The Stargate mythology returns to Syfy on Friday, and just as its network's name has changed (from SciFi), so too has the show that has, for some fans, come to define science-fiction during the past decade.
Since 1997, Stargate has been a constant presence on television, with its spinoffs SG-1 and then Atlantis, which ended its five-year run in January. As it has aged, it has built a legacy and a following that rivals its older, better-known Star brethren, Star Wars and Star Trek.
And as it debuts, Stargate Universe promises plots and characters that ensure it will remain a Syfy mainstay for years.
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Characters: They're richer and deeper.
Pacing: It's slower and more deliberate.
Filming: It seems more like a feature film.
Stargate Universe begins much like any other Stargate, courtesy of appearances by alums of both shows, including SG-1's Gen. Jack O'Neill (Richard Dean Anderson). Viewers meet the members of Earth's Icarus Base, which is researching how to unlock the ninth chevron on a stargate. The plot device of the show, stargates, are contraptions built by an ancient race that allow instantaneous travel throughout or between galaxies.
When the base comes under attack (a frequent scenario in SG-1 and Atlantis), the base personnel escape through the stargate. But rather than dial a previously visited world, they make the ninth chevron work for the first time and enter the unknown.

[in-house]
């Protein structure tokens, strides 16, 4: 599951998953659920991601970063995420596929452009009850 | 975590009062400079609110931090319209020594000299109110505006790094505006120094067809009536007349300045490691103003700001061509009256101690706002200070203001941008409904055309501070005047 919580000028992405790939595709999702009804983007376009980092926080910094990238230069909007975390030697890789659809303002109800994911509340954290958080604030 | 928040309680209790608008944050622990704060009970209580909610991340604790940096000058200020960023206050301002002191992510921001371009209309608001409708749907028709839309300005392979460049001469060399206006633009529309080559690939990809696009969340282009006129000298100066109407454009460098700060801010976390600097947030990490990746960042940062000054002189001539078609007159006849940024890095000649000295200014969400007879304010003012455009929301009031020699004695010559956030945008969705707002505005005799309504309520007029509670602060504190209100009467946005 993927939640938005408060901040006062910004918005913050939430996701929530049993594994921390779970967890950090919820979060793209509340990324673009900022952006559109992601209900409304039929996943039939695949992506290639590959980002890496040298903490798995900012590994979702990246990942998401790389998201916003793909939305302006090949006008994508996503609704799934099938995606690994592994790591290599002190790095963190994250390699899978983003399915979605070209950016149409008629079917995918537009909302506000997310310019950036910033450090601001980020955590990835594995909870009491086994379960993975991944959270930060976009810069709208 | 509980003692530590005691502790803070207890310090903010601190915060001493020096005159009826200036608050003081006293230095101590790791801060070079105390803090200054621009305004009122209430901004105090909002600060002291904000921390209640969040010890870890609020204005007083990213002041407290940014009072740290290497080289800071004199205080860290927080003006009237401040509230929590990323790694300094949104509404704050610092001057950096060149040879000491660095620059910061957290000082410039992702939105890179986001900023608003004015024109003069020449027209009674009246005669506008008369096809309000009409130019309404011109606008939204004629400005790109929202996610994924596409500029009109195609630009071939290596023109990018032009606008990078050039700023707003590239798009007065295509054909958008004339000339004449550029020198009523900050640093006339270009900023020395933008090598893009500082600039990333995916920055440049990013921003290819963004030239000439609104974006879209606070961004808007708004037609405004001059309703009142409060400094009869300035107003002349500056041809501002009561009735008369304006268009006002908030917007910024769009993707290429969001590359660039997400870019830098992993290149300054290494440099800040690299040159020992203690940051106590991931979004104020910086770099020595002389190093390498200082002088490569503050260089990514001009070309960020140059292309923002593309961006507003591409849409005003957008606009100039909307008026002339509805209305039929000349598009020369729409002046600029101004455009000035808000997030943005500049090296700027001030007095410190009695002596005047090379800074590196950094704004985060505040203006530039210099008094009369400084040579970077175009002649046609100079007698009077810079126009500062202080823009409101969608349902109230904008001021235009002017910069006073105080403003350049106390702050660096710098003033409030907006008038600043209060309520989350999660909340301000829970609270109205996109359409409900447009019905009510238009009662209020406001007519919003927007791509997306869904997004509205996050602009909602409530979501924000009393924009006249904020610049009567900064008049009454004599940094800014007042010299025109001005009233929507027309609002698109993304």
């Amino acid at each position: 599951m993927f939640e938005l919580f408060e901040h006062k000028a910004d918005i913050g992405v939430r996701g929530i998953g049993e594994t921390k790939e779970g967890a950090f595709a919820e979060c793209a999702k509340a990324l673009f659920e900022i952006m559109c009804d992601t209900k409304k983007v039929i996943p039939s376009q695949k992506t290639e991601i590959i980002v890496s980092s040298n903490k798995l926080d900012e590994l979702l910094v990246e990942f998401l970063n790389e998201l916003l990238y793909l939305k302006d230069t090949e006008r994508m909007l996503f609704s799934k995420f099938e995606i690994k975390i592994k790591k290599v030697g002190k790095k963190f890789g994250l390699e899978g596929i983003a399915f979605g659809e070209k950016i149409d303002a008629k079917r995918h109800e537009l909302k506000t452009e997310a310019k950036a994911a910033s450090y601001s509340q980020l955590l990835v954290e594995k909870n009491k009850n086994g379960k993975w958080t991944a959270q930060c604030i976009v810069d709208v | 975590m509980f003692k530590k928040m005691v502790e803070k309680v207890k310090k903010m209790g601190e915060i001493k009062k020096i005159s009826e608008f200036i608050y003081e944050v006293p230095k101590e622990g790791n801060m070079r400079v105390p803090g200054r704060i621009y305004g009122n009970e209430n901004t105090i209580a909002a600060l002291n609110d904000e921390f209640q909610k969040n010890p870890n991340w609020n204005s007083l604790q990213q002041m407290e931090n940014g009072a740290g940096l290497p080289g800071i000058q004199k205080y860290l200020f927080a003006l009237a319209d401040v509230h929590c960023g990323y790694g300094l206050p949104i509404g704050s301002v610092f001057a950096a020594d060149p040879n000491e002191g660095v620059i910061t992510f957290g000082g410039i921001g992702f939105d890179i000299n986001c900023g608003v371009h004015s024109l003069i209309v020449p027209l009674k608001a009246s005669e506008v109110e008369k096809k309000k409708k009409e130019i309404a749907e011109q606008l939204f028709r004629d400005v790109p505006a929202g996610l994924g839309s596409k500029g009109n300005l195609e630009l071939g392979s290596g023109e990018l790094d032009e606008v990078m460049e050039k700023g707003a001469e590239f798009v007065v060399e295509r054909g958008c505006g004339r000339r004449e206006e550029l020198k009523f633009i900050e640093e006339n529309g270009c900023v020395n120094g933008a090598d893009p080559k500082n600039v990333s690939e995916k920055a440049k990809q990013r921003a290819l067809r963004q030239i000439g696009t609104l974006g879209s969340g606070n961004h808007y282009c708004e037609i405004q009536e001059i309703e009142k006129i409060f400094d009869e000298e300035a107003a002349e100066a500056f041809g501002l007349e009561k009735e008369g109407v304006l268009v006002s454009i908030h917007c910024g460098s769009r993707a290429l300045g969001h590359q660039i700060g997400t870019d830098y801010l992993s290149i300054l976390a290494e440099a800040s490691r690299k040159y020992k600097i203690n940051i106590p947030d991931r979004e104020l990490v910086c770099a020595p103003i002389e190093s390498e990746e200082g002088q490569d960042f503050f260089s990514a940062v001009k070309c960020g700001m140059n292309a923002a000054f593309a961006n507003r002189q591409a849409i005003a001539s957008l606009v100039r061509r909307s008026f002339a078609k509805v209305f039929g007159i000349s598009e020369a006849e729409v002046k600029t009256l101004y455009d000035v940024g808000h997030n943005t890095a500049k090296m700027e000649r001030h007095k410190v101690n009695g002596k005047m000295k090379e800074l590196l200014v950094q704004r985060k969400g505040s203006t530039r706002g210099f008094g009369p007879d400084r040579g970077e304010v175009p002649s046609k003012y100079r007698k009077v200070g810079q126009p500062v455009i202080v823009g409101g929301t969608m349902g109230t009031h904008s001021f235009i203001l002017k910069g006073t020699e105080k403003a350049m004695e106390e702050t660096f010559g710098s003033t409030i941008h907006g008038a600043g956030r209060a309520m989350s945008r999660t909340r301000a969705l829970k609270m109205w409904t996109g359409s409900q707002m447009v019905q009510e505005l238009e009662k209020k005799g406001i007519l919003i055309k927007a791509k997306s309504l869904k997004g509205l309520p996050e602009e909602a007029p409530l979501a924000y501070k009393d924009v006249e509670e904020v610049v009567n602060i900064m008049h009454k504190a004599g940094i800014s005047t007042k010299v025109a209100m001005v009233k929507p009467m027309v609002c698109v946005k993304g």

They arrive on an unmanned spaceship sent out years ago by the builders of the stargates. And as the tagline says, "The only mission is survival."
The two-hour pilot episode focuses on their quest to fix the ship's ventilation system. And the future episode titles suggest there will be light and water crises.
Universe focuses much less on the events at hand — you know, the black holes and space fights that defined previous iterations of Stargate — and more so on the characters and how they react to the events. As you meet the show's huge cast, you discover flawed, emotional people whose flashbacks tease you with the strong character developments to come.
Chief among them is Dr. Nicholas Rush (Robert Carlyle), whose enigmatic nature makes him both respected and hated by his colleagues. He'll be the character to watch as the season progresses.
There have been numerous comparisons to the critically lauded Battlestar Galactica, what with being stranded on a spaceship and all, as well as the focus on character relationships and less action. As a fan who has seen every episode of Stargate and every Battlestar, I can tell it's the Stargate brains. Their wry sense of humor permeates this show, albeit at a less frequent pace. And the series draws from a mythology far richer than Battlestar's. It also doesn't have an enemy ... yet. There aren't Goa'ulds or Wraith or Cylons.
And that's part of the appeal: the unknown.
In many respects, the name says it all. Stargate Universe offers an entirely new interpretation of the Stargate universe and it'll be exciting to watch it unfold.